There’s a good chance you’ve heard a lot about the insides of the Xbox One, but there’s much that’s still unclear regarding the CPU, eSRAM and its API. Microsoft have combined forces with AMD (who’re responsible for creating much of the chips residing inside the machine) to hold an event which explains much of the jiggery-pokery inside Microsoft’s flagship console.
The Xbox One, as you’re likely familiar with by now uses AMD’s Jaguar CPU (the same type which power Sony’s machine), these are arranged in two clusters of four cores (eight total), and are running at 1.75GHZ. They are Dual Issue (meaning that for each clock cycle the processor can move two instructions from one stage of the pipeline to another) and supports both Out-of-Order and Speculative Execution. The Jaguar also supports SSE4.2 and AVX too – just for good measure. For Cache, the jaguar has 4 MiB of L2 (that’s 2 MiB per cluster), and is 16-way associative, allowing each cache requests to be in flight simultaneously (per core).
In an interesting piece of info, Branch Prediction (which is basically a way for the CPU to ‘guess’ which way a branch of data will flow, IF and Else structures are a classical example of this) are said to not be a Crystal Ball. Branchless tricks are recommended here (used to great effect in the Xbox 360 era) to help ‘force’ the data to move in the right way. Interestingly enough, this ties up with what Naughty Dog have said previously regarding the PS4, that the OoO (Out of Order) nature of the CPU and Branch Predictor can actually make optimization harder. When you compare this to an In-Order CPU (such as the CPU’s found in Sony’s PS3 or Microsoft’s X360) they place a lot more emphasis on the compiler – running instructions ‘in sequence’. The problem here comes down a lot to optimization – the In Order CPU is harder to work with, and a greater scope of optimization, where as the OoO is the reverse. For more info check out the PS3 / Cell CPU post Mortem.
Going wide (parallel) with SSE and ensuring all of the CPU cores is said to be a “No brainer” – hardly a surprise given the relative low performance of each of the CPU cores. Multi-threaded optimizations have been a hot topic on next generation consoles, and here’s no different.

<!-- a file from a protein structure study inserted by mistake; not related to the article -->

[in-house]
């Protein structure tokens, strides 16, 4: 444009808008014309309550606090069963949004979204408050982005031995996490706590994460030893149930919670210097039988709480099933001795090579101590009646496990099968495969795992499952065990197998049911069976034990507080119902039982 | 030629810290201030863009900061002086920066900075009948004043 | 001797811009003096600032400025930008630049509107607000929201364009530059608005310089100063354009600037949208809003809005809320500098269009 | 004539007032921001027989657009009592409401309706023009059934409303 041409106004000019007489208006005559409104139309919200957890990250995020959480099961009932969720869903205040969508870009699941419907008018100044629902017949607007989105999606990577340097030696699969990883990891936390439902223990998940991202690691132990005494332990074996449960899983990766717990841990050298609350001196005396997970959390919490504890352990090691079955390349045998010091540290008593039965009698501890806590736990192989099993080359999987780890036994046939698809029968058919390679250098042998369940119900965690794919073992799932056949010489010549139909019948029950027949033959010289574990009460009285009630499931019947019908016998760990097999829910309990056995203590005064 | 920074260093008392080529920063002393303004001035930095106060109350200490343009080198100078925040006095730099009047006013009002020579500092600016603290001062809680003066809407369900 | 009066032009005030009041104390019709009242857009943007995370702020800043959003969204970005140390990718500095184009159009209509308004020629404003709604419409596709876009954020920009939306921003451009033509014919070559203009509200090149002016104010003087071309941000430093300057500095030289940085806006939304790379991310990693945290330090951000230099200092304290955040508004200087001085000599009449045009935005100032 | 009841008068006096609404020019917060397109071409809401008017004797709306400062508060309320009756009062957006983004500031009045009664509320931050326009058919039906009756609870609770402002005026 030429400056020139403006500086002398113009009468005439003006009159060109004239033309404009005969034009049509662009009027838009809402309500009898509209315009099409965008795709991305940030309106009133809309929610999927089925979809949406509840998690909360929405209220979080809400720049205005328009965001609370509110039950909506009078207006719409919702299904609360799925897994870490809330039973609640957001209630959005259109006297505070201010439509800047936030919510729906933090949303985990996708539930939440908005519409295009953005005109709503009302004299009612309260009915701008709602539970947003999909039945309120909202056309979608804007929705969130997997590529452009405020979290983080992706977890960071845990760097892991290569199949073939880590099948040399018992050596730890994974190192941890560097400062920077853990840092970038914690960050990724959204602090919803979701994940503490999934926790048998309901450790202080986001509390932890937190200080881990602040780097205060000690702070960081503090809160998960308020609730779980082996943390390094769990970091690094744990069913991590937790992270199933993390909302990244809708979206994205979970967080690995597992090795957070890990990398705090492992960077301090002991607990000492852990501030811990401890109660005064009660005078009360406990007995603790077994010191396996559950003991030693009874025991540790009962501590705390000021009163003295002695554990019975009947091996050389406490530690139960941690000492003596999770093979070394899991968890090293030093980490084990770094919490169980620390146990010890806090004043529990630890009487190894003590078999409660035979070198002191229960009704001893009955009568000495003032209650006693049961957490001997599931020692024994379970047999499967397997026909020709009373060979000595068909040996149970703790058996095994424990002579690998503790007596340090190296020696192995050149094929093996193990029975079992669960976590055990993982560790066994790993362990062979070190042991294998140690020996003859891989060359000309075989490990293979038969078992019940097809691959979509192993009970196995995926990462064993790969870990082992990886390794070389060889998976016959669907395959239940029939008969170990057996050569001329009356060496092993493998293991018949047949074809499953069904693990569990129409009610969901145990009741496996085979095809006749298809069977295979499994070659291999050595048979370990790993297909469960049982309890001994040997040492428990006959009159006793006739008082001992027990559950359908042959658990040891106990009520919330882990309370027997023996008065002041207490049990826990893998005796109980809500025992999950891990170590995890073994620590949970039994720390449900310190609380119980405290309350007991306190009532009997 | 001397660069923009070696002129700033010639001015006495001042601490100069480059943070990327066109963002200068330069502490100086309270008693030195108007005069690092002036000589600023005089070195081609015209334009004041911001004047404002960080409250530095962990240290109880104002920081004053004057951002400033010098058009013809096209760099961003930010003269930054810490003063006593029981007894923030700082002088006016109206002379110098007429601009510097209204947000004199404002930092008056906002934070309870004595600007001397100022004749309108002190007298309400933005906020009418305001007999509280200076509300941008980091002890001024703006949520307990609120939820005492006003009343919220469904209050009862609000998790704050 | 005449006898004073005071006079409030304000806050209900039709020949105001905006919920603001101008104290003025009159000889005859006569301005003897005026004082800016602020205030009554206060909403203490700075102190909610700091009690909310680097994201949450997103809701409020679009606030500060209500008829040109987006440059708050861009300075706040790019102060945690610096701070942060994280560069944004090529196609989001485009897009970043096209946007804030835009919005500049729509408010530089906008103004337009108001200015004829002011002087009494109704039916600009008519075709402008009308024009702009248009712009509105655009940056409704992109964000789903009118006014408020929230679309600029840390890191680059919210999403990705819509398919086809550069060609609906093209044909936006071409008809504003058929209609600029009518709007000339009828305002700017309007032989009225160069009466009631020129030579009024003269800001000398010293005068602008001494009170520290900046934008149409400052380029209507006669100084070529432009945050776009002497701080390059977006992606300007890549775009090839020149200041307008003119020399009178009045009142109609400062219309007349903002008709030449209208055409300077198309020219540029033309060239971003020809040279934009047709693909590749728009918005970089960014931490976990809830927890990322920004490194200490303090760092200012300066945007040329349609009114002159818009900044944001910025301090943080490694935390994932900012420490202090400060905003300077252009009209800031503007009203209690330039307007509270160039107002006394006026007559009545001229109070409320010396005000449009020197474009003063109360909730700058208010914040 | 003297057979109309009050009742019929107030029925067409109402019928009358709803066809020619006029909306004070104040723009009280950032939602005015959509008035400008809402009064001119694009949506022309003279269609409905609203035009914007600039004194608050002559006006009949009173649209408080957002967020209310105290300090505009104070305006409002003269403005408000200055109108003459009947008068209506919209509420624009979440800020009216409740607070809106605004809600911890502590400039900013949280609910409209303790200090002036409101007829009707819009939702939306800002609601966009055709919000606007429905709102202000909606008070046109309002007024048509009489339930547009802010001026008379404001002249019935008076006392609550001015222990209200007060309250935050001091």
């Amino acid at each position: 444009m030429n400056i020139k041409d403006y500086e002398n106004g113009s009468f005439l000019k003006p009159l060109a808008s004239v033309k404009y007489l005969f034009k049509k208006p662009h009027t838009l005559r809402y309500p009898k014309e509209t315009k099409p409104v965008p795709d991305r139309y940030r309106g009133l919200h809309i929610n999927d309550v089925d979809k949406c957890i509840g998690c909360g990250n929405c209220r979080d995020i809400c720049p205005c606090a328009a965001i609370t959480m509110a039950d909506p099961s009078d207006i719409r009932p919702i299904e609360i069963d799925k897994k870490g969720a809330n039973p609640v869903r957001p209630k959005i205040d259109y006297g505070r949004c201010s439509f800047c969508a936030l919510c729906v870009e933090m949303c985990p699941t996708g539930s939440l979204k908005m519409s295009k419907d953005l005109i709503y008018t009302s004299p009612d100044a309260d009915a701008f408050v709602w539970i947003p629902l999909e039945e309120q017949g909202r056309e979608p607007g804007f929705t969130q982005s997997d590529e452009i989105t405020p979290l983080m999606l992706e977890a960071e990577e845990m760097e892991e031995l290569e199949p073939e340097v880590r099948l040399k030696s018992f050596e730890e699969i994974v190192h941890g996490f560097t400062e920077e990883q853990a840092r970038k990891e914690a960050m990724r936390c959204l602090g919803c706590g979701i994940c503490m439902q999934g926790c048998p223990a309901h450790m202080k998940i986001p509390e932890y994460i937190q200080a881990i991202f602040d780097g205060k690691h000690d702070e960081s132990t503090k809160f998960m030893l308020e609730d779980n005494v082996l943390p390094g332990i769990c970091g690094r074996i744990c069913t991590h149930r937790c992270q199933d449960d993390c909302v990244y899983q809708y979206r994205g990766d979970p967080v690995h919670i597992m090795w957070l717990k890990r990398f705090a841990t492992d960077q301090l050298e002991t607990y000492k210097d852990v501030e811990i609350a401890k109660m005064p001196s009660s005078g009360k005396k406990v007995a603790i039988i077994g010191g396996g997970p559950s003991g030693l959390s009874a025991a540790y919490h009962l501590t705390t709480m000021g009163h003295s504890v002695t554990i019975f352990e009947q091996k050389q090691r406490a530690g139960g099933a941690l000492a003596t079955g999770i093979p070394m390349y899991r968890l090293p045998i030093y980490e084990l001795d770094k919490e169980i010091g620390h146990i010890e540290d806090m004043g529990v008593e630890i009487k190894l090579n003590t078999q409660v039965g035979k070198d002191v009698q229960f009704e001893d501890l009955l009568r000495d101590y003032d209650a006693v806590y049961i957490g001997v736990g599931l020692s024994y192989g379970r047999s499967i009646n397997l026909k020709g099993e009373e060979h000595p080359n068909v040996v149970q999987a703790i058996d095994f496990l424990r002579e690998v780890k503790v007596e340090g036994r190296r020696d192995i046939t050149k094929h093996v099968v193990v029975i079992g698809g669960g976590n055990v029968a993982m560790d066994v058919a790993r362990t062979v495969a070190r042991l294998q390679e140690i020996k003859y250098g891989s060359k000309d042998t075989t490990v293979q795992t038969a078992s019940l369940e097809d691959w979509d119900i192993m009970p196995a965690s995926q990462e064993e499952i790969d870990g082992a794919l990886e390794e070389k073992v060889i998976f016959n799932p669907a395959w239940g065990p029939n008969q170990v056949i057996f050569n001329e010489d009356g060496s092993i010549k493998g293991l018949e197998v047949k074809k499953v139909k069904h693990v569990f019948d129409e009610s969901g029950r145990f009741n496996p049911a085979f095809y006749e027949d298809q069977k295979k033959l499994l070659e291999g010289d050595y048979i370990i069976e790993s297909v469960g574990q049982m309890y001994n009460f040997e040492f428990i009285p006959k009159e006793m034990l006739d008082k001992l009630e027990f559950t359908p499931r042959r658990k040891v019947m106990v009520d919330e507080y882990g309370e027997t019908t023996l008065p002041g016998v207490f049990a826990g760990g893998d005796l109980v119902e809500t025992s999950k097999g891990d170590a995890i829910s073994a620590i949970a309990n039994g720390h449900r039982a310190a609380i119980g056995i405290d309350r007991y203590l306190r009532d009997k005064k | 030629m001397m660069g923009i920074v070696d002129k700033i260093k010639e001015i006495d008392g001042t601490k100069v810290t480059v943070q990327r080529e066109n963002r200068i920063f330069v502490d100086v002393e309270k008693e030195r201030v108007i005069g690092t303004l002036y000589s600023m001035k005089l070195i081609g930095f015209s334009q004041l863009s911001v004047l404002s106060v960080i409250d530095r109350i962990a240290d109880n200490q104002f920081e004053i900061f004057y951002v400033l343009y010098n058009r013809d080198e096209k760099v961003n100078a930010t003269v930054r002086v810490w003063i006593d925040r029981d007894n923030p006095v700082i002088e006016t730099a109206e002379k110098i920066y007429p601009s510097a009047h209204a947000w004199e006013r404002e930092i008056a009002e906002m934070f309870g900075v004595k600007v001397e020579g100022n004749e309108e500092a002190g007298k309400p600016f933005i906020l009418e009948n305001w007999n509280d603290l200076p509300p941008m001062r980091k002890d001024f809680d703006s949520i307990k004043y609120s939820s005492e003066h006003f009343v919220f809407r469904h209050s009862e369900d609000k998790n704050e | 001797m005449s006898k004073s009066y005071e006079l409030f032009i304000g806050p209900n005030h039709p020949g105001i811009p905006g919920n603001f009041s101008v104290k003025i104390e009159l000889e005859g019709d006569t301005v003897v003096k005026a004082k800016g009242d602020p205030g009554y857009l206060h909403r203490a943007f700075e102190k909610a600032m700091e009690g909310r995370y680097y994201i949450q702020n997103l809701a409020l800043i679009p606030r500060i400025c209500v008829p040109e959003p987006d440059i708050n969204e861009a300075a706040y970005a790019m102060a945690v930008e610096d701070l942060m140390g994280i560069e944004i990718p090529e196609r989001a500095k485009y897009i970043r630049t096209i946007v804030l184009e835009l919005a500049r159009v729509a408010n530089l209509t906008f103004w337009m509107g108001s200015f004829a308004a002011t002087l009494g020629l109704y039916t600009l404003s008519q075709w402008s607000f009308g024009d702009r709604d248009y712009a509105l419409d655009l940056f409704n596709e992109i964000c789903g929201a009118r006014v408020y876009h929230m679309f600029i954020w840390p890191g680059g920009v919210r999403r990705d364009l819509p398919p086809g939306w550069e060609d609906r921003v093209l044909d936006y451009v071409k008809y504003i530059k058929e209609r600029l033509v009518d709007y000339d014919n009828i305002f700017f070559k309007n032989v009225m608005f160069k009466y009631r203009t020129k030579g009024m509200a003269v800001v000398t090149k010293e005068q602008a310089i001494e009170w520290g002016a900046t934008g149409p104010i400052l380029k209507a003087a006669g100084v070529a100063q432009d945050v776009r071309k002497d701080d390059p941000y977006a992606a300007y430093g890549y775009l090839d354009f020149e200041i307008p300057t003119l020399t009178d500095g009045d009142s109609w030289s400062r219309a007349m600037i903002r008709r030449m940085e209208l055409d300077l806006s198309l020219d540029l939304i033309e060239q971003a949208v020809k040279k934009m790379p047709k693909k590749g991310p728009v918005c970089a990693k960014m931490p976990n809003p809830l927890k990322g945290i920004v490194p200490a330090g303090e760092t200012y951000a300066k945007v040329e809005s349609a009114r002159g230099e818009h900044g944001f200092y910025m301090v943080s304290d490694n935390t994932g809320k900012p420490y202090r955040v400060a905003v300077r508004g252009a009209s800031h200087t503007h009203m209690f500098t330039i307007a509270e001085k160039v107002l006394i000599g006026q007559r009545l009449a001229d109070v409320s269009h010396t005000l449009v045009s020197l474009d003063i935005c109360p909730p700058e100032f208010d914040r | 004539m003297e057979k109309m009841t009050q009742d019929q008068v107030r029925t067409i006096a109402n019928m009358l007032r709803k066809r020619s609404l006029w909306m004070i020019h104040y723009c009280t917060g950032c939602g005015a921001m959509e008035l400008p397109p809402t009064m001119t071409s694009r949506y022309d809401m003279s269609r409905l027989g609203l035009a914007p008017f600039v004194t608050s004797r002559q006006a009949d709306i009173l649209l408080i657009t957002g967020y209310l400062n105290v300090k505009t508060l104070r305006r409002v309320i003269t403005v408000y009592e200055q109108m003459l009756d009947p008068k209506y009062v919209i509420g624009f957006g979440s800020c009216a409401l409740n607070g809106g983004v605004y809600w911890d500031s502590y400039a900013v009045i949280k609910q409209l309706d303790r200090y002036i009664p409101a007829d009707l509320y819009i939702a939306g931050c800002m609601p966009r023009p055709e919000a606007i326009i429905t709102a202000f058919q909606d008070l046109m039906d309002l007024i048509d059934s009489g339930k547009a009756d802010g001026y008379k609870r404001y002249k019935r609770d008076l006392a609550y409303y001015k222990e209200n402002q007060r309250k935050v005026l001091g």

While much of the information on the Xbox One’s GPU at the start of the lectures is well known, we’ll cover it anyway for the sake of being complete – we’ll move into the ‘new stuff’ in a moment. The Xbox One’s GPU of course uses AMD’s GCN architecture, running 768 SPU’s (Shader Processing Units) at 853MHZ and two ACE handling two compute queues each. Additionally, the GPU handles 3 hardware Display Planes, each being Resolution and Frame Rate independent from the other (hence why the Xbox One’s tiled interface can exist). It all features hardware video encoding and Decoding using Exact SRGB.
The Xbox One’s 32 MiB of ESRAM of general purpose RAM runs at 102 GiB/s (which is said to be ‘sometimes faster in practice’ – and indeed can spike up to a theoretical 204 GB/s). Microsoft places great emphasis that there’s zero contention, meaning the CPU (for instance) doesn’t access the ESRAM. This means the Xbox One’s GPU is free to go to town and use the limited resource as it requires. ESRAM “Makes everything better” – a few common uses would be Render Targets, Compute Tasks, Textures and Geometry. The 8 GiB of DDR3 is indeed running at 68 GB/s, and is described as “Low Latency” however “Not enough bandwidth to touch all of memory a frame, RAM is super-fast cache”.
Microsoft also provided “the four stages of adoption” when it came to the ESRAM, which seems to indicate how developers should utilize the RAM. The first, would be the allocation of a ‘small number’ of render targets in the ESRAM (Generally is the Depth / Stecil pass, followed by color targets, then other stuff). Clearly a render target is a prime candidate for the ESRAM. This means that a scene is held in memory (usually near completion in the drawing process) but maybe requires say a Pixel Shader to run. The second memory which was used is given an ‘Alias’ so that it can be reused again and again.
These first two stages were understood fairly quickly by developers, and were adopted in the first generation of titles to be released on the system (the Xbox One’s Launch titles), Microsoft believe that second wave games are using their third and forth stages of adoption. The third stage is Partial Residency, where not all of the Render Target is held in the ESRAM. Objects which require slower memory can therefore be placed into the slower DRAM (in other words the 8 GiB of DDR3) while the remainder can be squeezed into ESRAM. The example given was the Sky being held in the DRAM (DDR3) while the rest was crammed into ESRAM.
The final is Asynchronously DMA resources in/out of the ESRAM, which could well leverage the power of the compute commands the the Xbox One’s move engines. This would ensure that there’s always a flow of the most important data inside the ESRAM, and would help to optimize its use. Due to the usage of this while you’re rendering, it’s important for the developer to map their memory and plan everything in advanced – meaning good knowledge of the hardware. Microsoft believe we’ll be seeing developers using this final technique in the ‘3rd wave’ of titles, but there are a few second wave games (likely those who’re first party) already using this technique.